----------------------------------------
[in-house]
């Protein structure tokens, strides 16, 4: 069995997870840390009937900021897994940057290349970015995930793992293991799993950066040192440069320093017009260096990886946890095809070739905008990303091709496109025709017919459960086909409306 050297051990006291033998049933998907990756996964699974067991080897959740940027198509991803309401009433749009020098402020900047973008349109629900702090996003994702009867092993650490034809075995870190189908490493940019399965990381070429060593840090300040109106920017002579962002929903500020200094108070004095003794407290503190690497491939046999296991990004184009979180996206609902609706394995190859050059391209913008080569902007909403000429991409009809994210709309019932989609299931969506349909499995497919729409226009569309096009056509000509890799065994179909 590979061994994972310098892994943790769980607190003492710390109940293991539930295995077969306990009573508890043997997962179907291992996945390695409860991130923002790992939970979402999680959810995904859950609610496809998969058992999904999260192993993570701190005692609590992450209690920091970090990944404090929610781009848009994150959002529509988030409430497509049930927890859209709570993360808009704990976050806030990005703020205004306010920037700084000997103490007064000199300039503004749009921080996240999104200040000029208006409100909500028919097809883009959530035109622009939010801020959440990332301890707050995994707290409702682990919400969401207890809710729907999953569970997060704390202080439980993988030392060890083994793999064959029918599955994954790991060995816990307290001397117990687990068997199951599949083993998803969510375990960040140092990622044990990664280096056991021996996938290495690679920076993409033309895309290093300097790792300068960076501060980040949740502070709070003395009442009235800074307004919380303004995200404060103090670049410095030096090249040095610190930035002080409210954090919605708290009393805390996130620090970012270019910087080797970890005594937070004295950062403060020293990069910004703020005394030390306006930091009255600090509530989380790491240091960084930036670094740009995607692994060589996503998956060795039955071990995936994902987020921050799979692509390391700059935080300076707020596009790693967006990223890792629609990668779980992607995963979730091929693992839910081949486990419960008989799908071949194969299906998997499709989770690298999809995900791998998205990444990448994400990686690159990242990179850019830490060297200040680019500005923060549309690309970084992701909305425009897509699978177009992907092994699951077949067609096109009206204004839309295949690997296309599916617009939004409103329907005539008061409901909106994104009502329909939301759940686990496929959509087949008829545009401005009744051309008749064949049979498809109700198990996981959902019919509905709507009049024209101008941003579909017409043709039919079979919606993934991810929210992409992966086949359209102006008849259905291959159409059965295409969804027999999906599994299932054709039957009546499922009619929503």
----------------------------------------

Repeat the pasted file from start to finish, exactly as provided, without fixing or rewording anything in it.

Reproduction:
[in-house]
């Protein structure tokens, strides 16, 4: 069995997870840390009937900021897994940057290349970015995930793992293991799993950066040192440069320093017009260096990886946890095809070739905008990303091709496109025709017919459960086909409306 050297051990006291033998049933998907990756996964699974067991080897959740940027198509991803309401009433749009020098402020900047973008349109629900702090996003994702009867092993650490034809075995870190189908490493940019399965990381070429060593840090300040109106920017002579962002929903500020200094108070004095003794407290503190690497491939046999296991990004184009979180996206609902609706394995190859050059391209913008080569902007909403000429991409009809994210709309019932989609299931969506349909499995497919729409226009569309096009056509000509890799065994179909 590979061994994972310098892994943790769980607190003492710390109940293991539930295995077969306990009573508890043997997962179907291992996945390695409860991130923002790992939970979402999680959810995904859950609610496809998969058992999904999260192993993570701190005692609590992450209690920091970090990944404090929610781009848009994150959002529509988030409430497509049930927890859209709570993360808009704990976050806030990005703020205004306010920037700084000997103490007064000199300039503004749009921080996240999104200040000029208006409100909500028919097809883009959530035109622009939010801020959440990332301890707050995994707290409702682990919400969401207890809710729907999953569970997060704390202080439980993988030392060890083994793999064959029918599955994954790991060995816990307290001397117990687990068997199951599949083993998803969510375990960040140092990622044990990664280096056991021996996938290495690679920076993409033309895309290093300097790792300068960076501060980040949740502070709070003395009442009235800074307004919380303004995200404060103090670049410095030096090249040095610190930035002080409210954090919605708290009393805390996130620090970012270019910087080797970890005594937070004295950062403060020293990069910004703020005394030390306006930091009255600090509530989380790491240091960084930036670094740009995607692994060589996503998956060795039955071990995936994902987020921050799979692509390391700059935080300076707020596009790693967006990223890792629609990668779980992607995963979730091929693992839910081949486990419960008989799908071949194969299906998997499709989770690298999809995900791998998205990444990448994400990686690159990242990179850019830490060297200040680019500005923060549309690309970084992701909305425009897509699978177009992907092994699951077949067609096109009206204004839309295949690997296309599916617009939004409103329907005539008061409901909106994104009502329909939301759940686990496929959509087949008829545009401005009744051309008749064949049979498809109700198990996981959902019919509905709507009049024209101008941003579909017409043709039919079979919606993934991810929210992409992966086949359209102006008849259905291959159409059965295409969804027999999906599994299932054709039957009546499922009619929503």